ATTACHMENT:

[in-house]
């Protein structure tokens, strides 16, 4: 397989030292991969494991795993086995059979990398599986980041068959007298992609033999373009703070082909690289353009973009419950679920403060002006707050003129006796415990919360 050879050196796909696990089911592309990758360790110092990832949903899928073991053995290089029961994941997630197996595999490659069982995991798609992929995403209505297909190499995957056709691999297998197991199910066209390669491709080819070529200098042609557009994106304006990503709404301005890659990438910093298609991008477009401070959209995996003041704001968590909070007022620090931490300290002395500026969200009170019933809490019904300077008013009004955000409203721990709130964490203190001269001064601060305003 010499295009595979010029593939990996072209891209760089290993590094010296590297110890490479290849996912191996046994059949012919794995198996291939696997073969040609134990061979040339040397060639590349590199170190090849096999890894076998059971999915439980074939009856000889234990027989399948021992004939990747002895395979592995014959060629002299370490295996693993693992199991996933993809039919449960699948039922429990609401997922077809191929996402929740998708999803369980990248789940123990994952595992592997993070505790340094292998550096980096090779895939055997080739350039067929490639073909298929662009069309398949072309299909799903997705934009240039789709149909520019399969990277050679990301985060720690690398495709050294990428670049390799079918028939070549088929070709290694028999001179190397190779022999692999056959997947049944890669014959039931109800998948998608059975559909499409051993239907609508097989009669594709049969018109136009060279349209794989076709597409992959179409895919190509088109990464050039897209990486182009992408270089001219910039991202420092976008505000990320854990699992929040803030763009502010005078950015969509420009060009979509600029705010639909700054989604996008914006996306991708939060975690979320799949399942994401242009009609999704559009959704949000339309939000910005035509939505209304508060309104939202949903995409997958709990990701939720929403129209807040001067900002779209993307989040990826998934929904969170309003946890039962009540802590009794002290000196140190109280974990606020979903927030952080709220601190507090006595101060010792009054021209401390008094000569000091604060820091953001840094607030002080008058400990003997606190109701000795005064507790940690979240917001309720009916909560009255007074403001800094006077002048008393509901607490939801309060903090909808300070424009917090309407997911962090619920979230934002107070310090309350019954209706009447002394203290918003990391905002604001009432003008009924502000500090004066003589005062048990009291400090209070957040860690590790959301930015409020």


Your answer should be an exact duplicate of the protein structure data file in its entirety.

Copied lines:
[in-house]
């Protein structure tokens, strides 16, 4: 397989030292991969494991795993086995059979990398599986980041068959007298992609033999373009703070082909690289353009973009419950679920403060002006707050003129006796415990919360 050879050196796909696990089911592309990758360790110092990832949903899928073991053995290089029961994941997630197996595999490659069982995991798609992929995403209505297909190499995957056709691999297998197991199910066209390669491709080819070529200098042609557009994106304006990503709404301005890659990438910093298609991008477009401070959209995996003041704001968590909070007022620090931490300290002395500026969200009170019933809490019904300077008013009004955000409203721990709130964490203190001269001064601060305003 010499295009595979010029593939990996072209891209760089290993590094010296590297110890490479290849996912191996046994059949012919794995198996291939696997073969040609134990061979040339040397060639590349590199170190090849096999890894076998059971999915439980074939009856000889234990027989399948021992004939990747002895395979592995014959060629002299370490295996693993693992199991996933993809039919449960699948039922429990609401997922077809191929996402929740998708999803369980990248789940123990994952595992592997993070505790340094292998550096980096090779895939055997080739350039067929490639073909298929662009069309398949072309299909799903997705934009240039789709149909520019399969990277050679990301985060720690690398495709050294990428670049390799079918028939070549088929070709290694028999001179190397190779022999692999056959997947049944890669014959039931109800998948998608059975559909499409051993239907609508097989009669594709049969018109136009060279349209794989076709597409992959179409895919190509088109990464050039897209990486182009992408270089001219910039991202420092976008505000990320854990699992929040803030763009502010005078950015969509420009060009979509600029705010639909700054989604996008914006996306991708939060975690979320799949399942994401242009009609999704559009959704949000339309939000910005035509939505209304508060309104939202949903995409997958709990990701939720929403129209807040001067900002779209993307989040990826998934929904969170309003946890039962009540802590009794002290000196140190109280974990606020979903927030952080709220601190507090006595101060010792009054021209401390008094000569000091604060820091953001840094607030002080008058400990003997606190109701000795005064507790940690979240917001309720009916909560009255007074403001800094006077002048008393509901607490939801309060903090909808300070424009917090309407997911962090619920979230934002107070310090309350019954209706009447002394203290918003990391905002604001009432003008009924502000500090004066003589005062048990009291400090209070957040860690590790959301930015409020």